I realized this challenge was going to require a lot more effort than I originally thought. Then a familiar frustration started to creep in.
I’ve lived in Phoenix my entire life and have never hiked any of the area mountains. My idea of hiking? Walking from one end of the mall to the other, with a stop for lunch at the food court! I’ve lost count of the gyms, yoga studios, and exercise programs I have joined and quit.
With this new hiking goal, I was seriously in over my head. I had committed to something that was way out of my comfort zone. I had two choices. I could bow out of our hiking group and continue my life as it was. Or, I could fulfill my commitment and push myself more than I ever had.
Somehow, I managed to stick with it. For the next 6 weeks I hiked every Saturday with my team of 5. During the week I tried to hike on my own before work. For the first time in my life, I explored some of the beautiful local trails near my home.
By the time we went to Sedona, I felt much stronger. I was excited to see some of the beautiful trails that I’d only read about.
Sedona was a blast! The hikes were relatively easy, and we stayed at an adorable Airbnb. It really was a perfect girls’ weekend. All my training was paying off. I finally felt like I was in reasonable athletic shape and enjoyed being outdoors.
Saying YES to Adventure
By the time we returned to Phoenix, I knew I was bitten by the hiking bug. Then I had the opportunity to commit to a 5-day, 4-night hike through Havasupai Falls in September. I said yes without hesitation. I was high with excitement about this beautiful hike. After all, even some of the most experienced hikers around haven’t tried it yet.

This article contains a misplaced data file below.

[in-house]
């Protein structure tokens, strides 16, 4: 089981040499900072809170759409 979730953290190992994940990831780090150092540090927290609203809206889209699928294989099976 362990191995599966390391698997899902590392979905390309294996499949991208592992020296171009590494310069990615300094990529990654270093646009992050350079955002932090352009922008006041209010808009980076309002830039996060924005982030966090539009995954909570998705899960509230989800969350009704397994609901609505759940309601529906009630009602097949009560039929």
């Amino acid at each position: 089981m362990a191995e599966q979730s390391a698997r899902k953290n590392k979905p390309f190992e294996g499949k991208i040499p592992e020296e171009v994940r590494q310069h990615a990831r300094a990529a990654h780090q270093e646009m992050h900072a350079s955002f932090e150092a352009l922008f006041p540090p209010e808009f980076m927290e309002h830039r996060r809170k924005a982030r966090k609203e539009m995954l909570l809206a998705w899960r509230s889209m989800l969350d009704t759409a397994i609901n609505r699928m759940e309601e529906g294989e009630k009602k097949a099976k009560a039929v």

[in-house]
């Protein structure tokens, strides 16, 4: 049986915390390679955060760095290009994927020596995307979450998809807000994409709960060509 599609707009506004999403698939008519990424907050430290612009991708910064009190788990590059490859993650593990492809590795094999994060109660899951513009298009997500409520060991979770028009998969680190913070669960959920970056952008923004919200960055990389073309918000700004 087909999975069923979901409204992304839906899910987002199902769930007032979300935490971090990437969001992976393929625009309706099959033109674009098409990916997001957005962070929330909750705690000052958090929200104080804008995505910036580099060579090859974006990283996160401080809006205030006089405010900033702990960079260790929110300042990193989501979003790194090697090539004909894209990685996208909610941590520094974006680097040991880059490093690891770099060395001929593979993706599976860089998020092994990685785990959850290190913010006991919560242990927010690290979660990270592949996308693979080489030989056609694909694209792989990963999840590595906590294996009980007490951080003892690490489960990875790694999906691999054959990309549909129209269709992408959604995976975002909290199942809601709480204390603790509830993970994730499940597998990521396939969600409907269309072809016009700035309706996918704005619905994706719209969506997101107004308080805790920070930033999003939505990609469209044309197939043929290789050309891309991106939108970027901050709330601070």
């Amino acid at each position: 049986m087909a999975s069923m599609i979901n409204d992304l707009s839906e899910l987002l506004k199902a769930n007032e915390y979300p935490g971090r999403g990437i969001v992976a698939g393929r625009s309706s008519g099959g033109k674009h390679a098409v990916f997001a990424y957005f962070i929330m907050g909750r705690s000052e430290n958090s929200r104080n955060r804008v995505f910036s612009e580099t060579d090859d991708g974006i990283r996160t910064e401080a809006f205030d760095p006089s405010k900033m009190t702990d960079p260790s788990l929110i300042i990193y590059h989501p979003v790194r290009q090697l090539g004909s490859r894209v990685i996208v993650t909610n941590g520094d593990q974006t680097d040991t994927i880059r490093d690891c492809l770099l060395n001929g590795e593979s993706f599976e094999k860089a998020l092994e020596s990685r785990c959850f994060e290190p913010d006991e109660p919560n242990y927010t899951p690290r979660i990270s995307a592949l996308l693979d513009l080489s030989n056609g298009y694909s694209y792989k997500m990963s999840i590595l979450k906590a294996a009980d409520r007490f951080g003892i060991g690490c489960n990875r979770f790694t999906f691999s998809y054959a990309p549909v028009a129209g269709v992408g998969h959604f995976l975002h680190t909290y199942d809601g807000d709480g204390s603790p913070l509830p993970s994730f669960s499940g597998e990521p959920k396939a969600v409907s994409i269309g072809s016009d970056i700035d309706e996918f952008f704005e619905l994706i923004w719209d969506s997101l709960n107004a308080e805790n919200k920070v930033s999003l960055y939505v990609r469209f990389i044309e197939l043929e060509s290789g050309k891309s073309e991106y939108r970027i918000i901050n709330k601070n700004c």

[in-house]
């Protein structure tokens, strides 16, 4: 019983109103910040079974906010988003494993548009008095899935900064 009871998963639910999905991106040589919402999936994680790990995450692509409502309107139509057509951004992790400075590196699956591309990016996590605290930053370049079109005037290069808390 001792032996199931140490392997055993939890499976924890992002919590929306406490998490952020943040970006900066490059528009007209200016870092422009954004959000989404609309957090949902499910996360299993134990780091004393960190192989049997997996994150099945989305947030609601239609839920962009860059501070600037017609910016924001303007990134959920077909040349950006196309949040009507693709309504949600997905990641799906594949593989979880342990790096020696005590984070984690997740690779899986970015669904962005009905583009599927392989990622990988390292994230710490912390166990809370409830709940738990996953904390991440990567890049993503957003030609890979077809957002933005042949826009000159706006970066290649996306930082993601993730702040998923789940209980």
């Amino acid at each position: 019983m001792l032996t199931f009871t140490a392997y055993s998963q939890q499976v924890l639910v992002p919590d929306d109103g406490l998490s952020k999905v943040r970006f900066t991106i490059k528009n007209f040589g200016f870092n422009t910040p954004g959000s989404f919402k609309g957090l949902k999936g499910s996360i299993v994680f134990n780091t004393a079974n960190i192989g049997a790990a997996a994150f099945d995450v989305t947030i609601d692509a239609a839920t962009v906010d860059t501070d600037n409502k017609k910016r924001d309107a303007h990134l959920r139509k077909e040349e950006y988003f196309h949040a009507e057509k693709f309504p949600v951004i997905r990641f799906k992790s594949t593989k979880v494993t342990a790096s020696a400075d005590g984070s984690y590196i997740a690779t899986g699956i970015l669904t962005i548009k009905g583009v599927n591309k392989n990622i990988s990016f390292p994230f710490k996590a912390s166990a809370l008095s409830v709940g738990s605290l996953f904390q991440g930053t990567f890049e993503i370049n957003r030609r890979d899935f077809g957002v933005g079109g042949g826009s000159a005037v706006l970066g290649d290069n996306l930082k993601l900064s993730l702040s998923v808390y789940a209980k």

Everything was great until I got the paperwork with the trip details and I finally saw everything involved. I immediately realized I might have said yes too quickly!
It turned out that only one of my girlfriends from my original group could join me. I would be hiking with a guide and 4 other women who were all amazing athletes. I also found out that we would be camping, and I had never camped a day in my life! My idea of camping was staying a Motel 6.
My list of new concerns continued to grow. Just how many miles would we cover? How would I handle sleeping on the ground, no hot showers, no restaurants, and God forbid, outhouses?
There was another complication in my training. My summer was packed with trips I’d planned far in advance of my new hiking adventure. I was worried I wouldn’t be able to train enough to be in shape for Havasupai. My only solution was to find a place to hike or walk everywhere I visited.